Why Do People Invest in Hedge Funds?
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The reasons for investing in hedge funds vary. For some investors, hedge funds represent an opportunity to trounce the market. For others, hedge funds are a way to add an additional element of diversification beyond stocks and bonds. They do this by employing “alternative” strategies that can include everything from short-selling stocks to taking large positions in companies and actively influencing change.
But hedge funds aren't for everyone—and some people think they're a terrible deal.
For starters, hedge funds come with high minimum investments ($1 million is standard) and typically have lock-in periods during which investors cannot withdraw funds. Relative to mutual funds the fees are exorbitant: 2% plus 20% of profits is typical. Because these funds aren’t subject to the same regulations as mutual funds, it’s a lot harder to get a handle on what your hedge fund owns or even how it’s doing.
Speaking of performance, hedge funds are questionable. Over the five years through November 30, 2015, the Hedge Fund Research Fund Weighted Composite index is up an average of 3.2% a year, versus about 13% for the Standard & Poor’s 500 over the same period.
And yet, new hedge funds continue to open, and investors are still eager to invest.
“Hedge funds were started decades ago by a man who was such a good manager he told people he would manage for a percentage of the gain. For decades hedge funds were a very exclusive club,” says Ron Wiener, president of RDM Financial Group in Westport, Conn.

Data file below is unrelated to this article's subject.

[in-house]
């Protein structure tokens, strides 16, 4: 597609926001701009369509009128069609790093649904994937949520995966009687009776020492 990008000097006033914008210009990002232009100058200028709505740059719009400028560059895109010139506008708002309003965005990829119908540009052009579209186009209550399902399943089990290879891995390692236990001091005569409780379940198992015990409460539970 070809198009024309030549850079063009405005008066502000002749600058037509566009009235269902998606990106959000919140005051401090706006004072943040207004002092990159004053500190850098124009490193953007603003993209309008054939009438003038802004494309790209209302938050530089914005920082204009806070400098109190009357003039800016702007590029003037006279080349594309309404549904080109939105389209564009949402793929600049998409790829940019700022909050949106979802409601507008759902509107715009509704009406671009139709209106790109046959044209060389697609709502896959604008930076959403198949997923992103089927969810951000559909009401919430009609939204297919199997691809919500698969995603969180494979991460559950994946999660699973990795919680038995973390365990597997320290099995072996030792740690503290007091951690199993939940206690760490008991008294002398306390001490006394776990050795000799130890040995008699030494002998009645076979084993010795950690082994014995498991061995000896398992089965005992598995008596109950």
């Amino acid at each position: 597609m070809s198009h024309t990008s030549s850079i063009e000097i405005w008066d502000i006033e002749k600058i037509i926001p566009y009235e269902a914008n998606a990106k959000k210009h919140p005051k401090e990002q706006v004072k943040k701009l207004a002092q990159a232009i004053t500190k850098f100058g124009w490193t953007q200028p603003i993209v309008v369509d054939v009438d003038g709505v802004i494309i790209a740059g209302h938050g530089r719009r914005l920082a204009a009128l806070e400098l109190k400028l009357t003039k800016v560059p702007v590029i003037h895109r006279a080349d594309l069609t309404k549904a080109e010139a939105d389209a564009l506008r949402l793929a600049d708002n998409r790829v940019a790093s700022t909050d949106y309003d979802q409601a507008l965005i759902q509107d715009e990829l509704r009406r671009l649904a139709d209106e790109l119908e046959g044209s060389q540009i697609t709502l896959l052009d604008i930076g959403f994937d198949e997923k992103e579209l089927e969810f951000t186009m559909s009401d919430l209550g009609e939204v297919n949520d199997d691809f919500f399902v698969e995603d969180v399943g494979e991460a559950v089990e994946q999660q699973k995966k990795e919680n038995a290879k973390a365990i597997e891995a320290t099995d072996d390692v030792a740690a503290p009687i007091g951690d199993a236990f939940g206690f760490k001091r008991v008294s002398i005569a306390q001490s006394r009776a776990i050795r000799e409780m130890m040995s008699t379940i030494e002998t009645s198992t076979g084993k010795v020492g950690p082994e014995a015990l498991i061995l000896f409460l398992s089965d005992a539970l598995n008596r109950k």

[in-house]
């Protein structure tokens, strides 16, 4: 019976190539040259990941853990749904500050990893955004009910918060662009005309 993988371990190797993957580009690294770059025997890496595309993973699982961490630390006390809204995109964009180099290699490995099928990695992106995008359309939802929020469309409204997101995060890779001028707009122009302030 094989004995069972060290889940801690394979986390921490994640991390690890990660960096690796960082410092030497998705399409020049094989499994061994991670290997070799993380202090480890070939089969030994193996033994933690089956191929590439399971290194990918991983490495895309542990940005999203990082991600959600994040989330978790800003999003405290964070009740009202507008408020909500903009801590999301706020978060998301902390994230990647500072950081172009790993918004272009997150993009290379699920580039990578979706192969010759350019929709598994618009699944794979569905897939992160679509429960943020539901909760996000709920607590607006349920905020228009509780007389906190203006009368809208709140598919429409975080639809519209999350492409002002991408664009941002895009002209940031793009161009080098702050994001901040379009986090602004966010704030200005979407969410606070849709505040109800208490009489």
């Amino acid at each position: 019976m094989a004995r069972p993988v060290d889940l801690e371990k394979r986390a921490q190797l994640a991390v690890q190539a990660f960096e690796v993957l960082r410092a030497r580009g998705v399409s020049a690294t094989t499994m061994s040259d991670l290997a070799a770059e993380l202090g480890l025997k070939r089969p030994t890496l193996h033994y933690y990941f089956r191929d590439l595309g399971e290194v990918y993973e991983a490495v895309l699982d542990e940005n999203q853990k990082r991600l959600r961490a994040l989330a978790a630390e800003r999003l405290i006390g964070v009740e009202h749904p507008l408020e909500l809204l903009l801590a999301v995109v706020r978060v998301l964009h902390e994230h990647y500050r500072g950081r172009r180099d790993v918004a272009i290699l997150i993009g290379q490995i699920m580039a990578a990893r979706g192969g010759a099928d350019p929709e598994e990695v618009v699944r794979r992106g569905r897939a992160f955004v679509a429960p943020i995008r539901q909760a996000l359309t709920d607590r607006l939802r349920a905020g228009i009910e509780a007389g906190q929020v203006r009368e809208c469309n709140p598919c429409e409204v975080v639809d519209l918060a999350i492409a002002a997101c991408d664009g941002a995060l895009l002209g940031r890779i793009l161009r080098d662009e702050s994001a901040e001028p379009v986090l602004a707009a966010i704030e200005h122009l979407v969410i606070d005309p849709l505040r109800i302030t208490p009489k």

Today there are thousands of hedge funds in a wide range of categories, including absolute return, long/short, market-neutral and global macro, among others. “The industry started to diversify much like the mutual fund industry, and funds have started to get more esoteric,” says Wiener.
Meanwhile, over the last several years firms have rolled out hedge-fund-like mutual funds that are available to anyone. These “liquid alternatives” charge lower fees than hedge funds, are more transparent, and have daily liquidity, which is to say that you can redeem your shares at any point.
Nearly every major mutual fund company has entered the space either via alternative funds or non-traditional bond funds. At last count, there were more than 625 alternative and non-traditional funds tracked by Morningstar.
Despite questionable track records and high fees, hedge funds—or rather hedge-fund-like mutual funds—are gaining wider acceptance among mainstream investors who are looking for ways to insulate themselves from a repeat of the 2008 financial crisis. Still others worry that after decades of appreciation in the bond market they need to rethink the definition of a diversified portfolio.
“There is now a lot of discussion in investment circles that portfolios include some exposure to alternatives,” says Wiener. Instead of the 60/40 split of 60% stocks and 40% bonds it might be 60% stocks, 30% bonds and 10% alternatives, whether it’s in a traditional hedge fund or the new crop of mutual funds.